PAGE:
HOSA provides public service opportunities. The Americorps program, meanwhile, provides more extended public service opportunities for high school graduates. New Mexico has a volunteer site, which provides information about multiple programs, including Americorps (http://www.newmexserve.org).

Many public health schools use a centralized application process, SOPHAS. Some accept applications directly. Students who don't want to relocate can pursue public health degree programs online or through state schools. New Mexico schools offer concentrations such as community health, epidemiology, and health administration and policy. There are also joint degree options.

Students attending accredited master’s programs can expect to have a fieldwork requirement. Schools may have a number of institutions that they partner with; they may also be a source of information about competitive national programs.

Students can find many opportunities to involve themselves in the profession. New Mexico University reported in late 2016 that two of their students had been honored at the Southwest Institute of Health Disparities Research for a poster about tailoring a particular program to meet the needs of Hispanic mothers with cancer who were living in the Border Region.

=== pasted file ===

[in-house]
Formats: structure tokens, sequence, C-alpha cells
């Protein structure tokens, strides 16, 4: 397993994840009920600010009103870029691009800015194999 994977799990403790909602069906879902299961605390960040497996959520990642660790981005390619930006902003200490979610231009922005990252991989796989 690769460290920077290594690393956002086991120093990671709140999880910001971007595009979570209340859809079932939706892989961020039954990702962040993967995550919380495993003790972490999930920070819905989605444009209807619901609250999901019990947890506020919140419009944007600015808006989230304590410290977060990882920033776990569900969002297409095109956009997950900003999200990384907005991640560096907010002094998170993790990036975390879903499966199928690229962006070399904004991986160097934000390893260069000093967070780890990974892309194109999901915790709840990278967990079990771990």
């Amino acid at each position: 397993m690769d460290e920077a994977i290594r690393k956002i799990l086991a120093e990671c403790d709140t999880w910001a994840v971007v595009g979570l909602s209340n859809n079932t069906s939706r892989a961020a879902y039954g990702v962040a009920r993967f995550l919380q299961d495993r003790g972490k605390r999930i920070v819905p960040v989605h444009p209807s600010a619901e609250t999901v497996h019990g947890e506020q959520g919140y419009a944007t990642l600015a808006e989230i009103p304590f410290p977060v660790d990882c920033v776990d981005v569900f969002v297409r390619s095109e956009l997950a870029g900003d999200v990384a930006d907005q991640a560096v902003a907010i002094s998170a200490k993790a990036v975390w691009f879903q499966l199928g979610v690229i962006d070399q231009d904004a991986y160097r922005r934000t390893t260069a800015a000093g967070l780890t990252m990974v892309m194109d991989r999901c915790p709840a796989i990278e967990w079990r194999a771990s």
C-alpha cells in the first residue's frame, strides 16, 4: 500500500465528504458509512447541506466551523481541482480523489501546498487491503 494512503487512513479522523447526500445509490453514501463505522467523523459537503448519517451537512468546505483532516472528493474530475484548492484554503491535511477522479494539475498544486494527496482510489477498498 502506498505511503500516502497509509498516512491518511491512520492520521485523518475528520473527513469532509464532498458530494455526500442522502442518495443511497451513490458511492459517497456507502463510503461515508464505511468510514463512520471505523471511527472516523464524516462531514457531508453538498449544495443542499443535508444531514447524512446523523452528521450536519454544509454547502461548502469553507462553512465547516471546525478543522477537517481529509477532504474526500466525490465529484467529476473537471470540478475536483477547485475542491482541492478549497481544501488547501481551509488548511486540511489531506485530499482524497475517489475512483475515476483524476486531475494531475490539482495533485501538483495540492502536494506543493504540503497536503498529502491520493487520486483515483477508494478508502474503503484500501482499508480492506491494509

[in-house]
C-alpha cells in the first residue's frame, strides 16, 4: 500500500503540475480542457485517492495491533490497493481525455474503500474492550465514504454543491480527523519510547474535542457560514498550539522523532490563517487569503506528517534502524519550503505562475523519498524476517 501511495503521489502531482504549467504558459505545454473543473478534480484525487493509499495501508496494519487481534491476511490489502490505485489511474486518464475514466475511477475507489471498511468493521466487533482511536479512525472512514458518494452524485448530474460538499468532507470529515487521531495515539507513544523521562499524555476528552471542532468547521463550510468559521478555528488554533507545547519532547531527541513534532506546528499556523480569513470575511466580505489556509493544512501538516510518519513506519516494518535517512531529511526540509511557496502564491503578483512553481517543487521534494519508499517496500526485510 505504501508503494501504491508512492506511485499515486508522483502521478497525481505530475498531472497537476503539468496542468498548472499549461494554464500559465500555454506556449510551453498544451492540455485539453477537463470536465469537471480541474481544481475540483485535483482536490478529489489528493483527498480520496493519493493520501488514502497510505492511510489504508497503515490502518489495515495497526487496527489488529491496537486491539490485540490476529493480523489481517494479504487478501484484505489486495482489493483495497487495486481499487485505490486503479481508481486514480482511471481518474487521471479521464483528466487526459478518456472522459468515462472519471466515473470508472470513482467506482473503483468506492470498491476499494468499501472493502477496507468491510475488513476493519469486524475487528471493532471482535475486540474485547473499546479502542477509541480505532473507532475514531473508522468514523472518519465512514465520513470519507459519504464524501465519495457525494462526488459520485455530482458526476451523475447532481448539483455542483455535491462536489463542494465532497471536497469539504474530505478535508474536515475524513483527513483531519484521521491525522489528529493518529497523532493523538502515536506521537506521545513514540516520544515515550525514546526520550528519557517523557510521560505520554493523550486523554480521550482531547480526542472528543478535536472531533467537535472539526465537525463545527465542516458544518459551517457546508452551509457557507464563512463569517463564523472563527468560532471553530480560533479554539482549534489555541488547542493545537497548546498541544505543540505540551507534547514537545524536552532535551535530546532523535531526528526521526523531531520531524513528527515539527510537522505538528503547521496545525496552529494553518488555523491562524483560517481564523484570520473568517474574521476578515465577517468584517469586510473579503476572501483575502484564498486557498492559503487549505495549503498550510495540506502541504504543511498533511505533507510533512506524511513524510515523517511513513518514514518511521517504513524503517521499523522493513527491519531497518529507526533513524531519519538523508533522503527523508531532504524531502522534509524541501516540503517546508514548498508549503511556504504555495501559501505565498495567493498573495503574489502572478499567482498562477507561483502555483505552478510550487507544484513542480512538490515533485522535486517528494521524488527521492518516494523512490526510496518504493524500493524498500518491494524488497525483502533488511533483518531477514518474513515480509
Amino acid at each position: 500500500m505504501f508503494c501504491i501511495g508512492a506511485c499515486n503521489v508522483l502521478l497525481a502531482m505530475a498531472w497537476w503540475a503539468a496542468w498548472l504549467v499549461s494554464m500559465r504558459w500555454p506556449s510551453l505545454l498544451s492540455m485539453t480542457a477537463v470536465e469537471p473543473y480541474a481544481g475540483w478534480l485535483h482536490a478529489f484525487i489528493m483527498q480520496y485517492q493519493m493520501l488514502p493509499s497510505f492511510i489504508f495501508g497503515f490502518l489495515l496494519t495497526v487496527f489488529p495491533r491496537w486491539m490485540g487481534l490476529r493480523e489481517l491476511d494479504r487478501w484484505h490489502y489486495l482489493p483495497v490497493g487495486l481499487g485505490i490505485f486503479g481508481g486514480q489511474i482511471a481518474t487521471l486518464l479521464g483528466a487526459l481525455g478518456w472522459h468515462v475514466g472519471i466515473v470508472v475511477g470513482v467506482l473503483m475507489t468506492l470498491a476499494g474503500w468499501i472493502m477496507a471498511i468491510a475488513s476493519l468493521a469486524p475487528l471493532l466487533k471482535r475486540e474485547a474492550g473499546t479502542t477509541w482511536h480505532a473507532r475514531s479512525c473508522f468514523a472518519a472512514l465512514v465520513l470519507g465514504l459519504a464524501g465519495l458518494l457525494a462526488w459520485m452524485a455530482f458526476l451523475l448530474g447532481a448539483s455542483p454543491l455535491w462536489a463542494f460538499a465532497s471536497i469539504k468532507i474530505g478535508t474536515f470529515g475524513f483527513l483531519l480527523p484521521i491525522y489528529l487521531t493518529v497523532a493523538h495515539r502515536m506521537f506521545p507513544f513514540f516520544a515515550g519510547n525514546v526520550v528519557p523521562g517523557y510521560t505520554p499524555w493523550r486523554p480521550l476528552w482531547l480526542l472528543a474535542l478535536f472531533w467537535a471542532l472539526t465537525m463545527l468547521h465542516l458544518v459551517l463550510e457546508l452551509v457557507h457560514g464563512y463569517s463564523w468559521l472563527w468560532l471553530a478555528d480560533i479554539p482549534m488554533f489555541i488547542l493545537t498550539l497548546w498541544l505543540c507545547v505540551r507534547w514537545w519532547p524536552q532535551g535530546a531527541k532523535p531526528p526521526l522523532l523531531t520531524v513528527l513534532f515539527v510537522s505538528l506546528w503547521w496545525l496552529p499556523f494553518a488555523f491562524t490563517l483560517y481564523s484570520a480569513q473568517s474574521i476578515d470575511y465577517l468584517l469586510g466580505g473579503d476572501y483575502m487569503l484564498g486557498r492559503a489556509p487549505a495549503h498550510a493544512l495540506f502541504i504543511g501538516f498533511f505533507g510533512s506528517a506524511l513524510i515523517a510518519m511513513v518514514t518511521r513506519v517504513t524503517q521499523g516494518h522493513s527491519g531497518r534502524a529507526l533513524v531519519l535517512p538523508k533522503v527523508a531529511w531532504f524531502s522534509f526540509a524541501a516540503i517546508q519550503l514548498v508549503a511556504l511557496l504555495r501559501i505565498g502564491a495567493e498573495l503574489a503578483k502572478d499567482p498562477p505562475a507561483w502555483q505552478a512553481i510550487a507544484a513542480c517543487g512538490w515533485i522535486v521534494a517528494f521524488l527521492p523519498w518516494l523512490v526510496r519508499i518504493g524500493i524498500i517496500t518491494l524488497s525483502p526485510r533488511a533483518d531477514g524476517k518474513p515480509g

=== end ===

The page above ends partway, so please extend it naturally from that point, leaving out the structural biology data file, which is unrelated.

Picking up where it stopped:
Public Health Careers in New Mexico

Public health professionals may be employed in the public or private sector. State job descriptions can be found on the New Mexico State Personnel Office website. The Personnel Office describes both minimum standards and recommended "full performance standards".

The minimum standard for health educator is four years of combined education and experience. The recommendation is a bachelor's degree in public health or health education and two years of health-related experience. At the health educator supervisor level, the minimum requirement is six years of combined education and experience.